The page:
Generating a UNION from the Linking window

Saturday 26 February 2011 @ 9:36 am

A few years ago I wrote a post about Linking vs Appending tables. I explained that CR doesn’t really provide a simple way to append the rows of one table to the rows of another. Normally it requires writing some SQL in a command object. But I recently heard from Gordon Portanier of Crystalize in Canada who had told this same thing to a pair of advanced students, who promptly showed him (and now me). How to accomplish a UNION of two tables without having to use a Command object or write SQL. It involves using an intentionally bad link and setting CR to use a FULL OUTER JOIN. Here is the scenario.

Say you have a table of charges and a table of payments and you want to combine them into one table. But you don’t want to use a normal link  because some charges can be payed in multiple payments and some payments can apply to multiple charges. I would normally append the charges to the payments using a UNION. Using this new method you would find a field in each table that is always filled in, but that will never have a matching value in the other table. For instance we could use the check number and the charge code. You link the tables together using these fields. With the default INNER JOIN there will be no data returned because there are no matches between the check number and the charge code. But if you change the join to a FULL OUTER JOIN. You will get all of the unmatched records on both sides. And because no record will have a match you will get all records from both sides.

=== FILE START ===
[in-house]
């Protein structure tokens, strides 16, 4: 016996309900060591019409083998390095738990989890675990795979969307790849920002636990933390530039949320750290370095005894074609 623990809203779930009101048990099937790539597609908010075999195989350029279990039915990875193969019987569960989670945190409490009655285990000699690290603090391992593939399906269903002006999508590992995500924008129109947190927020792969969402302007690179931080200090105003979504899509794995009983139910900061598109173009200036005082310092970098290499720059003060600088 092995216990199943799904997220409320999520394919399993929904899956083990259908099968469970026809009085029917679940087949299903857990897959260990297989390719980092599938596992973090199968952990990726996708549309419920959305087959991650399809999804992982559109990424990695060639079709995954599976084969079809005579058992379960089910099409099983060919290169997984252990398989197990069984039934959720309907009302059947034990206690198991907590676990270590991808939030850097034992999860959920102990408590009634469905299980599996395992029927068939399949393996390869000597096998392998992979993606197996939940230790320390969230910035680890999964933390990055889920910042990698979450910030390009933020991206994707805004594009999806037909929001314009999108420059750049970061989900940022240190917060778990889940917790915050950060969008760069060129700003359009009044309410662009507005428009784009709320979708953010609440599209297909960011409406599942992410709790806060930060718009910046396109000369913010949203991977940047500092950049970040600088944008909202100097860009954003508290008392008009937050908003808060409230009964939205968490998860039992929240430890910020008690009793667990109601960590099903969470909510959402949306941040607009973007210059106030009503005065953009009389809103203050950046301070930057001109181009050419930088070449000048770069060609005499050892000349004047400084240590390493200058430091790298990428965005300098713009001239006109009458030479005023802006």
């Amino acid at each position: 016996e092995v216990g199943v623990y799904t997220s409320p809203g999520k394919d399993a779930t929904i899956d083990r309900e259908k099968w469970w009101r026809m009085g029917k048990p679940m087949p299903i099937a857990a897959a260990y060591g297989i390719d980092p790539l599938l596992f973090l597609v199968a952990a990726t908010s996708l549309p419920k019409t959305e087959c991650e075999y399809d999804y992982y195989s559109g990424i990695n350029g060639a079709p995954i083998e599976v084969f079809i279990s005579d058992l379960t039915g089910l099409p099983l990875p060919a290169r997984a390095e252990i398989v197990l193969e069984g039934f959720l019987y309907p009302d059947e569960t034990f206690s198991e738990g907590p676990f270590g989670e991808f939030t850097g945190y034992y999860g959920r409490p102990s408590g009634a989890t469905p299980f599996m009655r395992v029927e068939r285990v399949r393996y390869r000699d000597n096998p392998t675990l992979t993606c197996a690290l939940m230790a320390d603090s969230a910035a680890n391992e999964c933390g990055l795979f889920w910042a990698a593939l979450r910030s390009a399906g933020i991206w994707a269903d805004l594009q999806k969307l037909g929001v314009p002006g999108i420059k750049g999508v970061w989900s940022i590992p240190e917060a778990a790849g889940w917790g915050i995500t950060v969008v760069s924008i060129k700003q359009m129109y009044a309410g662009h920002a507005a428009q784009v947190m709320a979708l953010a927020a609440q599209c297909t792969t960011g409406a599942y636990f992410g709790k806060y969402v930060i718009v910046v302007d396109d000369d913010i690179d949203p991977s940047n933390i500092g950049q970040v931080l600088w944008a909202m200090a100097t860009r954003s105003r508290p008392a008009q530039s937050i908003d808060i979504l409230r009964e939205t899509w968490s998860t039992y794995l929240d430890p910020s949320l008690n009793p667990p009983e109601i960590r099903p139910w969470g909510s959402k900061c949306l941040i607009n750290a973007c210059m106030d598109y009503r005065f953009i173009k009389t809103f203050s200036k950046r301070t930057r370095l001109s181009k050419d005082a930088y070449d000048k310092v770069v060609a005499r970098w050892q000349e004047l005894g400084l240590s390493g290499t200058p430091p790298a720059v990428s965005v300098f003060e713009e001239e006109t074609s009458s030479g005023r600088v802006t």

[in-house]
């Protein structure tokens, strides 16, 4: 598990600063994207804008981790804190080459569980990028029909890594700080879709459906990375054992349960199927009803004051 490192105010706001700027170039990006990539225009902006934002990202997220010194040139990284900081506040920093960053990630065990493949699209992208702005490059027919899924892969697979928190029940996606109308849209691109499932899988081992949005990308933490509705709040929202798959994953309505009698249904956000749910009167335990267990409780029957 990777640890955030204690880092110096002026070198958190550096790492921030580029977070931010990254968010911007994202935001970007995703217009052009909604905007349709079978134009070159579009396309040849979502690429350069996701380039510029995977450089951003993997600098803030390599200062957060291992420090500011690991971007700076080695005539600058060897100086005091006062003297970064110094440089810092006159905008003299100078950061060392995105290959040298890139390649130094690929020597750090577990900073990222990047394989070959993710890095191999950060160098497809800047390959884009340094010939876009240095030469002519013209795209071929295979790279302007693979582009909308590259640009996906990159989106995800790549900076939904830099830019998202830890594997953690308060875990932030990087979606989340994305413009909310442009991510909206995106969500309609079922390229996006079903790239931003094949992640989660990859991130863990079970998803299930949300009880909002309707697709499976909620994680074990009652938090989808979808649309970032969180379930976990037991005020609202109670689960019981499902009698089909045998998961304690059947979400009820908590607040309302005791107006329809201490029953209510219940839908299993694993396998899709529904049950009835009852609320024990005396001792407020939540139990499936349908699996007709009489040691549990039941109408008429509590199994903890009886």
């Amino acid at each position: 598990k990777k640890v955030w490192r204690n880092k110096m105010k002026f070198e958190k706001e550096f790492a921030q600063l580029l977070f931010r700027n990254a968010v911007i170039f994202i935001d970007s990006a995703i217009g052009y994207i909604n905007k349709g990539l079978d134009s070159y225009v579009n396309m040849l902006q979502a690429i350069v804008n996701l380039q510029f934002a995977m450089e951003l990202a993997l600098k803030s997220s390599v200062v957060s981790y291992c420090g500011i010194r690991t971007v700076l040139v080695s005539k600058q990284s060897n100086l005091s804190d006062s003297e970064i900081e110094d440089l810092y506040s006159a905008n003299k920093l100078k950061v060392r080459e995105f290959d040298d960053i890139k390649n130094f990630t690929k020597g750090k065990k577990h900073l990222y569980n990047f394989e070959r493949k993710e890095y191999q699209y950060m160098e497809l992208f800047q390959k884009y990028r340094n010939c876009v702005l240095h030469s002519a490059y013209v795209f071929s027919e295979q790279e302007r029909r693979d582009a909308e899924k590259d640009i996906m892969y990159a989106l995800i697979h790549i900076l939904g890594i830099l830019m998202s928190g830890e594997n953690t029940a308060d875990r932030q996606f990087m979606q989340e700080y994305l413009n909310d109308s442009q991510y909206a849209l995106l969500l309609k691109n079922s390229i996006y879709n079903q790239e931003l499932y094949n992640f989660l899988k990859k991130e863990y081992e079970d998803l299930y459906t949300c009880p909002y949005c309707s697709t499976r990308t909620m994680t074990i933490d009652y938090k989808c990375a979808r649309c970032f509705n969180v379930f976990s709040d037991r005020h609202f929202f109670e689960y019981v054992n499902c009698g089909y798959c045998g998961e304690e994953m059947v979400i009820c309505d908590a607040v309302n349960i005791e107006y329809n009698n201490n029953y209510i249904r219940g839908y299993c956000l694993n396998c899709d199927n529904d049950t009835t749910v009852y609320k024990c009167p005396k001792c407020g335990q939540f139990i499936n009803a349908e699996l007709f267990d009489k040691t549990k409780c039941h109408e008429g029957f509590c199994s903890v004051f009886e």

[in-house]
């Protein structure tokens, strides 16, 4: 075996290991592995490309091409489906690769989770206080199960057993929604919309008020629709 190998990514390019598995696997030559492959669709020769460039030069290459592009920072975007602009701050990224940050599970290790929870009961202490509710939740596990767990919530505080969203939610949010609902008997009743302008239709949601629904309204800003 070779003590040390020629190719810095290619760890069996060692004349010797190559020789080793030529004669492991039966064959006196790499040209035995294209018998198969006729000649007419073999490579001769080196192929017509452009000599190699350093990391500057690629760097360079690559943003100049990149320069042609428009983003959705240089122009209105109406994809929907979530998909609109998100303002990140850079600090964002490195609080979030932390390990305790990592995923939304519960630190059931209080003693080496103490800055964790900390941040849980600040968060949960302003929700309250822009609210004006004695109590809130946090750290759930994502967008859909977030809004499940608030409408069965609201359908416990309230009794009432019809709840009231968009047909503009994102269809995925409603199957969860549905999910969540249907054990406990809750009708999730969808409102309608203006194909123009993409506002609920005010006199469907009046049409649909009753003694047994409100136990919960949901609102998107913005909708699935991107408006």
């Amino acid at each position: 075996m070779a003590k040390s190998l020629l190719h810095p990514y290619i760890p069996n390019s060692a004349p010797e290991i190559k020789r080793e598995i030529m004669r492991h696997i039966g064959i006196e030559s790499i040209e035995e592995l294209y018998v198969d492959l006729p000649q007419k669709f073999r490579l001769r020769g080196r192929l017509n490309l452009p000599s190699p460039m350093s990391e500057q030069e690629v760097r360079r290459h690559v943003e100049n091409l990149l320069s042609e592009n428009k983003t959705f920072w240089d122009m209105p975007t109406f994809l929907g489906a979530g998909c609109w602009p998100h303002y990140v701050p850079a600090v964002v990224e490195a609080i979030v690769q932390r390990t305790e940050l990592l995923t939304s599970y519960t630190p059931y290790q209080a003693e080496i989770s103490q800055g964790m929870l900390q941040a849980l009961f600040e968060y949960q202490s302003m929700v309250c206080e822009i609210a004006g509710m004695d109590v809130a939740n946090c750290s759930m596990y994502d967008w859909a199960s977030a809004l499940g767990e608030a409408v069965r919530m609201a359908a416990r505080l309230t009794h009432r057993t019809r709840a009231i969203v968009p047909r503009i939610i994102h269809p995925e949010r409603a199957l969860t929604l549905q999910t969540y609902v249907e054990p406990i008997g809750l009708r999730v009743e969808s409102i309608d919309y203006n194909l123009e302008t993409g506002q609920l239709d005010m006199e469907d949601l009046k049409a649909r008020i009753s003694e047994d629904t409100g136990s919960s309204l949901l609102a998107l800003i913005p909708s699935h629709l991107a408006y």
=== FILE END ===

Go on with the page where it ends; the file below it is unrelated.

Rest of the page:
One consideration before using this method is that not all database support FULL OUTER JOINS. SQL Server, MySQL And Oracle do, but MS Access does not. Another consideration is that a UNION (when done correctly) will align the corresponding fields into one column.  To accomplish the same thing using the FULL OUTER JOIN method you will have to write a formula for each column. For instance to get a single date column you would need a formula like this:

If IsNull ({Payment.Date}) the {Charge.Date} else {Payment.Date}
You can then use this formula to sort the records from both tables into one chronological list.

But probably the most important consideration will be performance, especially on large data sets.  It is tricky to filter a table that is considered the OUTER table, and both of the tables in a FULL OUTER JOIN are OUTER.  That might force you to filter the data within the report – something that can have a dramatic effect on the time it takes for the database to return records.

So with these considerations in mind it would be preferred in most cases to use a true UNION.  But who knows when this alternative method might come in handy.

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